Safe Haven

Safe Haven

Safe Haven

Rating

Directed by Lasse Hallström. Starring Julianne Hough, Josh Duhamel, Cobie Smulders, David Lyons, Cullen Moss, Ric Reitz, Noah Lomax, Nicholas Sparks, Red West. Written by Terry Stacey, from the novel by Nicholas Sparks.

Safe Haven is the eighth Nicholas Sparks novel to be turned into a film, most of which have been spurned by the success of The Notebook in 2004; the writer has been churning out (at least) a book a year over the past 15 years, and Hollywood has followed in suit recently, with Nights in Rodanthe, Dear John, The Last Song, The Lucky One, and now Safe Haven coming in quick succession (up next: The Best of Me in 2014 and The Longest Ride the following year). 

These films all follow the same template, not just in story but in tone and style, and are all roughly of the same quality (save for The Notebook, which easily stands out as the best of the bunch). There’s nothing new in any one of them, but I appreciate the serious, adult take on a romance genre typically dominated by juvenile rom-coms, and I haven’t seriously disliked any of them.

Until this one. We know the Sparks formula: guy meets girl, they fall in love…and something tragic happens in the third act. You don’t naturally go in to a romance expecting something bad to happen, but you do if you’re familiar with Sparks; this has the effect of creating some unintentional suspense to liven up the familiar proceedings. 

These movies typically work because they feature sympathetic characters and good-looking stars who have some real chemistry with each other: we want to see them together. Safe Haven is no different: Josh Duhamel (Transformers) is bland but likable as Alex Wheatley, a widowed father raising two young children in a small town on the North Carolinian coast; Julianne Hough is radiant as Erin Tierney, the woman with a troubled past who comes into his life. 

Erin’s past is where the movie falters. It’s framed as a mystery, the mystery being the film simply doesn’t give us all the details: we see her running away in the night, getting help from a neighbor, cutting and dying her hair, and fleeing on a bus, with a plainclothes police officer (David Lyons) in pursuit using some underhanded tactics.

We assume right from the start that the officer is her abusive husband. But the movie never comes out and tells us this, only to reveal tantalizing bits along the way. Arbitrarily hiding information from the audience in order to heighten mystery and add ‘twits’ to the plot is simply poor storytelling, and I keep seeing it in movie after movie (most recently, Redford’s The Company You Keep last week). Surely, the film must have a reason for telling the story like this. If the big reveal was simply what we had assumed to be the case all along, well… 

I can’t fault Safe Haven too much for this – it’s a pretty standard technique, risible as it is, though I highly doubt the novel could get away with stealing our interest in such an obvious way. But I can fault the film for its shoddy pacing, schmaltzy presentation, and melodramatic nature. On top of everything else, this is the kind of movie that could be resolved in a heartbeat if the characters would only talk to each other.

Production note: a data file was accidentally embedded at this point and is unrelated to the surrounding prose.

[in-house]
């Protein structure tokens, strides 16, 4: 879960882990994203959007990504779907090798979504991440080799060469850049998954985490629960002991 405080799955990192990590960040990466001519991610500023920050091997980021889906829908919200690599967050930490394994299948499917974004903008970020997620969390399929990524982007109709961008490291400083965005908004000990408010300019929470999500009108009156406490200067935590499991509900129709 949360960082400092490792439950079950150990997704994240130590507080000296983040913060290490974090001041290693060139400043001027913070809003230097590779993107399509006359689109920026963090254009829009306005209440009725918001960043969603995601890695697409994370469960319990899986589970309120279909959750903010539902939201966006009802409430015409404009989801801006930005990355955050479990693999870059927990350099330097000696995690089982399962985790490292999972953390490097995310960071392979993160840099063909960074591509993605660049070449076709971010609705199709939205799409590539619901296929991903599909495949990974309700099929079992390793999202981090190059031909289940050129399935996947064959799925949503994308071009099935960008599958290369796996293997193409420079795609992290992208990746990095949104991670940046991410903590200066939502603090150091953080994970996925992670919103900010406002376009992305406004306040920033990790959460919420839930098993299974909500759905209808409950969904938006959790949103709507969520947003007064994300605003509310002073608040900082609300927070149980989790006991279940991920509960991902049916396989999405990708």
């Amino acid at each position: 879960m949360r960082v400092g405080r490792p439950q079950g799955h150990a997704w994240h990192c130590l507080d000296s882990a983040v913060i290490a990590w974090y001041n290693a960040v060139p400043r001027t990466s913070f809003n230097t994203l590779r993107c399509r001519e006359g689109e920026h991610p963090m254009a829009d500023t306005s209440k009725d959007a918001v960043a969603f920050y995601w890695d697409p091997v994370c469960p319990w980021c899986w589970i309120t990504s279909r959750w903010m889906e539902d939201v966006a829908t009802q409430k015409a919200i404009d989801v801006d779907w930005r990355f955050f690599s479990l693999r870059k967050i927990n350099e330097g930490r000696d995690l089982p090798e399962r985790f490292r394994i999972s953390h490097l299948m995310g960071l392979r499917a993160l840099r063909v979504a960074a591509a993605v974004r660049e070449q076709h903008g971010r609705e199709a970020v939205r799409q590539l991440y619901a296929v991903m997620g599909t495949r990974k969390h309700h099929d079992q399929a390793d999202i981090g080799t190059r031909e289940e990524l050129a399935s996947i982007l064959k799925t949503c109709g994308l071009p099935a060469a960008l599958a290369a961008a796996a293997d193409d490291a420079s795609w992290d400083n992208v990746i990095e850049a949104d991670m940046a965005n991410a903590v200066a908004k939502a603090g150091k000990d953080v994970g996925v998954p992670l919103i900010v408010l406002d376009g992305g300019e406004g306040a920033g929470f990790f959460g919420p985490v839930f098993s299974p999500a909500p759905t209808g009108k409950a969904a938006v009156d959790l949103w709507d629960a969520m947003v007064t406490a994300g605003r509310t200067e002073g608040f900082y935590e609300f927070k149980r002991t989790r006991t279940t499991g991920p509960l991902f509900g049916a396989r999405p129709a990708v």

I expected better: the film was directed by Lasse Hallström (What’s Eating Gilbert Grape, The Cider House Rules), who now (with Dear John) has two Sparks adaptations on his resumé. At the bottom of his resumé. 

And then the ending – oh my. This is where Safe Haven goes nuts. NUTS. Out of nowhere, an inexplicable ‘twist’ that seems like it was thrown in as an afterthought. The film could have ended five minutes earlier and no harm done, but what occurs during the final frames is so crazy, so poorly thought-out and poorly-realized a spoiler wouldn’t do it justice – you wouldn’t believe me if I told you what happens. 

At least the ending provides something memorable. The rest of Safe Haven is by-the-numbers Sparks, a little worse than most, which is disappointing given that the author actually served as a producer here for the first time. At least the leads are pleasant to look at.

Also opening:

  • Zambezia (showtimes | IMDb), a South African-produced animated family film. Screening in a Czech-dubbed version, but you can catch it in English at Slovanský dům.
  • Rok be magora (showtimes | IMDb), a documentary about Czech poet and underground activist Ivan Martin Jirous. Screening in Czech.
  • The Deep (showtimes | IMDb), an Icelandic drama from director Baltasar Kormákur (Contraband). Screening in Icelandic with Czech subtitles.
  • The Fourth State (showtimesIMDb), a German thriller with Rade Šerbedžija, Moritz Bleibtreu. Screening in German with Czech subtitles.
  • Atomic Age (showtimes | IMDb), a French drama from director Héléna Klotz. In French with Czech subtitles.

 


Jason Pirodsky

Hailing from Syracuse, New York, Jason Pirodsky made his way to Prague via Miami and has stuck around, for better and worse, since 2004. A member of the Online Film Critics Society (www.ofcs.org), some of his favorite movies include O Lucky Man!, El Topo, Berlin Alexanderplatz, and Hellzapoppin'. Follow him on Twitter for some (slightly) more concise reviews.

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